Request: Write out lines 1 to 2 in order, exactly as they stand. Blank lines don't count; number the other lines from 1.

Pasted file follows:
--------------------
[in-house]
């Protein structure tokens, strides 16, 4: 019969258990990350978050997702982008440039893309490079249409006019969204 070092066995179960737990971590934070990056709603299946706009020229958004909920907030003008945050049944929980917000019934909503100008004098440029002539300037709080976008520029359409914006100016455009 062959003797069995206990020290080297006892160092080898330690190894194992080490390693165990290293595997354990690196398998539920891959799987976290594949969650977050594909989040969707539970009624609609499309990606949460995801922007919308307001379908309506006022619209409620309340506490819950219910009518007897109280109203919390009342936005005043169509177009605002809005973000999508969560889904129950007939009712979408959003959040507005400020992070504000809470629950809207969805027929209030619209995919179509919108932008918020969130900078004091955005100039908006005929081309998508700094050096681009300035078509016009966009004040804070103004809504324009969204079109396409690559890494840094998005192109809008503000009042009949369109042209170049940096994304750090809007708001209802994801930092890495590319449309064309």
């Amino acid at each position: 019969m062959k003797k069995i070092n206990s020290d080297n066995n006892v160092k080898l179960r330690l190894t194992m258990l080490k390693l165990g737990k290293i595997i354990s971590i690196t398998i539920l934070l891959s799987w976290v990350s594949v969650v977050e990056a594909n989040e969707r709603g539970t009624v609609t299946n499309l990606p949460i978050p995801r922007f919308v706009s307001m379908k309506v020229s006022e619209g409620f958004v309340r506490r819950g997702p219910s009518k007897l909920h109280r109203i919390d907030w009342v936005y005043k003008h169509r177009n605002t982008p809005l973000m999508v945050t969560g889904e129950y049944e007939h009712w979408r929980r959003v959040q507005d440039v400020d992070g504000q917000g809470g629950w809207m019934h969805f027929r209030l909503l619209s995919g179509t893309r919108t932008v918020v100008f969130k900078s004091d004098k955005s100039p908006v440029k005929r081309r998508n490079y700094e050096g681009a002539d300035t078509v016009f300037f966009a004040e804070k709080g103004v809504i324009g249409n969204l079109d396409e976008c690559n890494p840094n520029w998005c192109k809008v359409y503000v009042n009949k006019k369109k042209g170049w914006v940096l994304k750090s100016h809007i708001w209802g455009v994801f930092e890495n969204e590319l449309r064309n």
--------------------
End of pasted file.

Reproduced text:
[in-house]
């Protein structure tokens, strides 16, 4: 019969258990990350978050997702982008440039893309490079249409006019969204 070092066995179960737990971590934070990056709603299946706009020229958004909920907030003008945050049944929980917000019934909503100008004098440029002539300037709080976008520029359409914006100016455009 062959003797069995206990020290080297006892160092080898330690190894194992080490390693165990290293595997354990690196398998539920891959799987976290594949969650977050594909989040969707539970009624609609499309990606949460995801922007919308307001379908309506006022619209409620309340506490819950219910009518007897109280109203919390009342936005005043169509177009605002809005973000999508969560889904129950007939009712979408959003959040507005400020992070504000809470629950809207969805027929209030619209995919179509919108932008918020969130900078004091955005100039908006005929081309998508700094050096681009300035078509016009966009004040804070103004809504324009969204079109396409690559890494840094998005192109809008503000009042009949369109042209170049940096994304750090809007708001209802994801930092890495590319449309064309």